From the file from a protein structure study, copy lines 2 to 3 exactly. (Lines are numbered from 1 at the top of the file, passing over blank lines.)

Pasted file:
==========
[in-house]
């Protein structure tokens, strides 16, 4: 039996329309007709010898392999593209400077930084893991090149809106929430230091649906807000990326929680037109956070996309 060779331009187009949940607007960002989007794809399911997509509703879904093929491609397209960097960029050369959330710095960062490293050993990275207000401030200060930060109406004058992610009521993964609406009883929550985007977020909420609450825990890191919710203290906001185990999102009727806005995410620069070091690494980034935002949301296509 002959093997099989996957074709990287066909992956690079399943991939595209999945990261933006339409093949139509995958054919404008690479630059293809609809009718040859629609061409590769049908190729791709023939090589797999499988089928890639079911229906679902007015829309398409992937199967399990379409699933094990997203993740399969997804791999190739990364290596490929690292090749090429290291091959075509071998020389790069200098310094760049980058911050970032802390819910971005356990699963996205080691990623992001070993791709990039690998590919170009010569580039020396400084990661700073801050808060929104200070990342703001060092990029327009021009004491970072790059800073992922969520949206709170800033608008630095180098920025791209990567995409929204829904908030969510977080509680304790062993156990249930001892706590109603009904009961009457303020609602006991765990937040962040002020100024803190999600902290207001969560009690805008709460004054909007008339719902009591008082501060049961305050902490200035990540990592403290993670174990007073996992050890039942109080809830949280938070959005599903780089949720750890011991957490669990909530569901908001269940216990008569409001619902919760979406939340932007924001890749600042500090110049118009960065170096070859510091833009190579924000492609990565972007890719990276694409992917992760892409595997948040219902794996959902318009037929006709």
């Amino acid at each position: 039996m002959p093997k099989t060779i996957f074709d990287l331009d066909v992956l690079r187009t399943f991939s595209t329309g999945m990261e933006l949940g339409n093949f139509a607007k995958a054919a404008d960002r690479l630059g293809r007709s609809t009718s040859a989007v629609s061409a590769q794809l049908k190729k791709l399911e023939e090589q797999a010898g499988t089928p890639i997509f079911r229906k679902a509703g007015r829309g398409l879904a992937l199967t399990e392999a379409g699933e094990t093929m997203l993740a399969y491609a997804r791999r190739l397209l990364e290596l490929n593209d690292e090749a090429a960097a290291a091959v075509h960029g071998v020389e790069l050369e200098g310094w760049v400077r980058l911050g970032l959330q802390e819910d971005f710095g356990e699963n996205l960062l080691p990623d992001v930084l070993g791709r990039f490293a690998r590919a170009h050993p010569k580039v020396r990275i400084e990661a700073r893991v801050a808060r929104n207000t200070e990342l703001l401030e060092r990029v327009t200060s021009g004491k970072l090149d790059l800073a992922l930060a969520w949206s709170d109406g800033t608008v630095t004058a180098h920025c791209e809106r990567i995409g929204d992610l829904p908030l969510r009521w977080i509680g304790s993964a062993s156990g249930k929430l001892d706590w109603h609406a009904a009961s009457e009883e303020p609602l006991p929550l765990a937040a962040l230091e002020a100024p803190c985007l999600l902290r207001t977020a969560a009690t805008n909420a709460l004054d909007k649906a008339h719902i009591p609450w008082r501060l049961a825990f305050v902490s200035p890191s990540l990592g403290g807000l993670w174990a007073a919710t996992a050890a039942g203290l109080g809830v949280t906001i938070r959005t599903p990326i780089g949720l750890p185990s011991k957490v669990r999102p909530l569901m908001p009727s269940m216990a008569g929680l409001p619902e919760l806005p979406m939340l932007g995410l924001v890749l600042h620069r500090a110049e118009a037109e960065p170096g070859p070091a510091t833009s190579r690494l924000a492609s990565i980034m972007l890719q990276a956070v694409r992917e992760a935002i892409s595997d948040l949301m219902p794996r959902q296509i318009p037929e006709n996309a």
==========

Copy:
């Protein structure tokens, strides 16, 4: 039996329309007709010898392999593209400077930084893991090149809106929430230091649906807000990326929680037109956070996309 060779331009187009949940607007960002989007794809399911997509509703879904093929491609397209960097960029050369959330710095960062490293050993990275207000401030200060930060109406004058992610009521993964609406009883929550985007977020909420609450825990890191919710203290906001185990999102009727806005995410620069070091690494980034935002949301296509 002959093997099989996957074709990287066909992956690079399943991939595209999945990261933006339409093949139509995958054919404008690479630059293809609809009718040859629609061409590769049908190729791709023939090589797999499988089928890639079911229906679902007015829309398409992937199967399990379409699933094990997203993740399969997804791999190739990364290596490929690292090749090429290291091959075509071998020389790069200098310094760049980058911050970032802390819910971005356990699963996205080691990623992001070993791709990039690998590919170009010569580039020396400084990661700073801050808060929104200070990342703001060092990029327009021009004491970072790059800073992922969520949206709170800033608008630095180098920025791209990567995409929204829904908030969510977080509680304790062993156990249930001892706590109603009904009961009457303020609602006991765990937040962040002020100024803190999600902290207001969560009690805008709460004054909007008339719902009591008082501060049961305050902490200035990540990592403290993670174990007073996992050890039942109080809830949280938070959005599903780089949720750890011991957490669990909530569901908001269940216990008569409001619902919760979406939340932007924001890749600042500090110049118009960065170096070859510091833009190579924000492609990565972007890719990276694409992917992760892409595997948040219902794996959902318009037929006709």
């Amino acid at each position: 039996m002959p093997k099989t060779i996957f074709d990287l331009d066909v992956l690079r187009t399943f991939s595209t329309g999945m990261e933006l949940g339409n093949f139509a607007k995958a054919a404008d960002r690479l630059g293809r007709s609809t009718s040859a989007v629609s061409a590769q794809l049908k190729k791709l399911e023939e090589q797999a010898g499988t089928p890639i997509f079911r229906k679902a509703g007015r829309g398409l879904a992937l199967t399990e392999a379409g699933e094990t093929m997203l993740a399969y491609a997804r791999r190739l397209l990364e290596l490929n593209d690292e090749a090429a960097a290291a091959v075509h960029g071998v020389e790069l050369e200098g310094w760049v400077r980058l911050g970032l959330q802390e819910d971005f710095g356990e699963n996205l960062l080691p990623d992001v930084l070993g791709r990039f490293a690998r590919a170009h050993p010569k580039v020396r990275i400084e990661a700073r893991v801050a808060r929104n207000t200070e990342l703001l401030e060092r990029v327009t200060s021009g004491k970072l090149d790059l800073a992922l930060a969520w949206s709170d109406g800033t608008v630095t004058a180098h920025c791209e809106r990567i995409g929204d992610l829904p908030l969510r009521w977080i509680g304790s993964a062993s156990g249930k929430l001892d706590w109603h609406a009904a009961s009457e009883e303020p609602l006991p929550l765990a937040a962040l230091e002020a100024p803190c985007l999600l902290r207001t977020a969560a009690t805008n909420a709460l004054d909007k649906a008339h719902i009591p609450w008082r501060l049961a825990f305050v902490s200035p890191s990540l990592g403290g807000l993670w174990a007073a919710t996992a050890a039942g203290l109080g809830v949280t906001i938070r959005t599903p990326i780089g949720l750890p185990s011991k957490v669990r999102p909530l569901m908001p009727s269940m216990a008569g929680l409001p619902e919760l806005p979406m939340l932007g995410l924001v890749l600042h620069r500090a110049e118009a037109e960065p170096g070859p070091a510091t833009s190579r690494l924000a492609s990565i980034m972007l890719q990276a956070v694409r992917e992760a935002i892409s595997d948040l949301m219902p794996r959902q296509i318009p037929e006709n996309a």